The 10 Most Overlooked Cruise Expenses and How to Avoid Them

How to avoid 10 most overlooked cruise expenses
As most of our readers know, if you want to get the most bang for your buck out of a vacation, it’s hard to beat a cruise.  The cost of traveling all over the world, eating like royalty, and seeing top-notch entertainment every night would come at a high price anywhere else.  But there are some extra overlooked expenses that come along with cruising that can leave you in shock at the end of your voyage.

Just because you are going on a cruise doesn’t mean you have to blow ALL your money.  Here are a few tips to make sure you don’t break your budget on your next cruise.

Cruising solo

If you are going on a cruise by yourself you will more than likely still have to pay for two people.   This is one of the biggest misconceptions with cruising.  That price you see on the brochure is probably for just one person, even though you will have to pay for two.  Cruise lines base their prices on double-occupancy and if only one person is in the room they have to re-coop their costs somehow.  However, there are some cruise lines that will offer lower rates for the second half of the fare of a solo cruiser.  Sometimes you will have to pay only 50% of the other fare.  Norwegian actually offers single cabins on some of their cruise ships as well.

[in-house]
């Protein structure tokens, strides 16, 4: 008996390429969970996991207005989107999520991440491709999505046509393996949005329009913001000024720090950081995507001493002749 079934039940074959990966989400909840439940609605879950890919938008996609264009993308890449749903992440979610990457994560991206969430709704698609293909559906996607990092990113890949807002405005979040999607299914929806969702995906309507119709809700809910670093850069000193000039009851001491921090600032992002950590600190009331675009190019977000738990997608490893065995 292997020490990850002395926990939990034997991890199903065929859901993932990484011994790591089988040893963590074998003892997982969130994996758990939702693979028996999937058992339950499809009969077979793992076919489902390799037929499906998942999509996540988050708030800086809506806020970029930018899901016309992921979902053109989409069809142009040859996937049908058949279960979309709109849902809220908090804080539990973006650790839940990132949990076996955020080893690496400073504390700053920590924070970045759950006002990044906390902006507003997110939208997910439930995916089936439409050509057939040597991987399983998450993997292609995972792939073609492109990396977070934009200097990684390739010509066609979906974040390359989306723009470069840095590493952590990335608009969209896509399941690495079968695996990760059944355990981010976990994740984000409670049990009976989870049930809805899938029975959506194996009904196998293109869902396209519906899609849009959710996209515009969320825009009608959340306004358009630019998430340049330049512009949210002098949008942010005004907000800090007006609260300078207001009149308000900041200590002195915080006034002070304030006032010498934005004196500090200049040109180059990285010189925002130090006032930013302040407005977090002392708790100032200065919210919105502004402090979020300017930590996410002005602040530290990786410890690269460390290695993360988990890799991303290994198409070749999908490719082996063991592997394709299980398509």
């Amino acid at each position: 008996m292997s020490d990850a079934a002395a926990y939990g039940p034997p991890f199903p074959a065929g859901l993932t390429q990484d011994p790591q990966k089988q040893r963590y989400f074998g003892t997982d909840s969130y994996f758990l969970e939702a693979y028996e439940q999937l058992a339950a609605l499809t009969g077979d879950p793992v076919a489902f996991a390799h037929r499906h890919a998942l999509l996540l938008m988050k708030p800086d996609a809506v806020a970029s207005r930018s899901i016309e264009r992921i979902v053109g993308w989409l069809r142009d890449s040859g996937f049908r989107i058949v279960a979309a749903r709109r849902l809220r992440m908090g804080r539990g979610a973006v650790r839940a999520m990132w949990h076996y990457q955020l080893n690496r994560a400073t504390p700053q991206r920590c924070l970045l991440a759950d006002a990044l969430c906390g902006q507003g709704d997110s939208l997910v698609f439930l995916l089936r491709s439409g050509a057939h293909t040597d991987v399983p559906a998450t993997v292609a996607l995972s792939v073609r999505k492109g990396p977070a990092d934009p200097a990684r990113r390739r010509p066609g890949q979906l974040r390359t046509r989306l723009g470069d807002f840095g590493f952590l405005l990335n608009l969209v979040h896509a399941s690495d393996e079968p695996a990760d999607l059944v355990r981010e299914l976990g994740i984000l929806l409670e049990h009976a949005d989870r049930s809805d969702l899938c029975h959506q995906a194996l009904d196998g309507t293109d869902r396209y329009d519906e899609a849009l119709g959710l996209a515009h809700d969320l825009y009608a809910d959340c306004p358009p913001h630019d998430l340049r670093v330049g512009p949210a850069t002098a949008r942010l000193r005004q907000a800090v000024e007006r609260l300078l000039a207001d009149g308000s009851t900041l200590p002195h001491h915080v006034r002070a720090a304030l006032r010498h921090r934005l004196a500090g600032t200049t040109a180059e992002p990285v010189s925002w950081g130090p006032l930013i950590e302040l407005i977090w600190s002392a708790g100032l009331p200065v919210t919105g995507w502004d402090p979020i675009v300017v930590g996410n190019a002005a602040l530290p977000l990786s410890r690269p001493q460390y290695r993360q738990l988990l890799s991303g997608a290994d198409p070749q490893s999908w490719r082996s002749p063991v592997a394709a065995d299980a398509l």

Surfing Online

You will be better off surfing on the FlowRider than surfing online aboard a cruise ship.  Not only do most cruise lines charge by the minute, but the connections are so slow it will suck away even more precious minutes out of your time and out of your wallet as you wait to connect. Prices can range anywhere from $.65 to $.75 per minute and some cruise lines have connection fees as well.

Sponsored Links

If you absolutely must go online you will be better off finding a WiFi hot spot at one of your ports of call or using your phone connection when you are at a U.S. port like Puerto Rico or the Florida Keys.  Just make sure your service provider does not charge extra at these ports before you leave home.

Side note: Many cruise ships allow you to access the internet from your room on your own device while others only have certain hotspots in parts of the ship.  Alternatively you can always visit the cyber café as well but you better surf quickly because these costs can add up fast.

Buying pics from the cruise paparazzi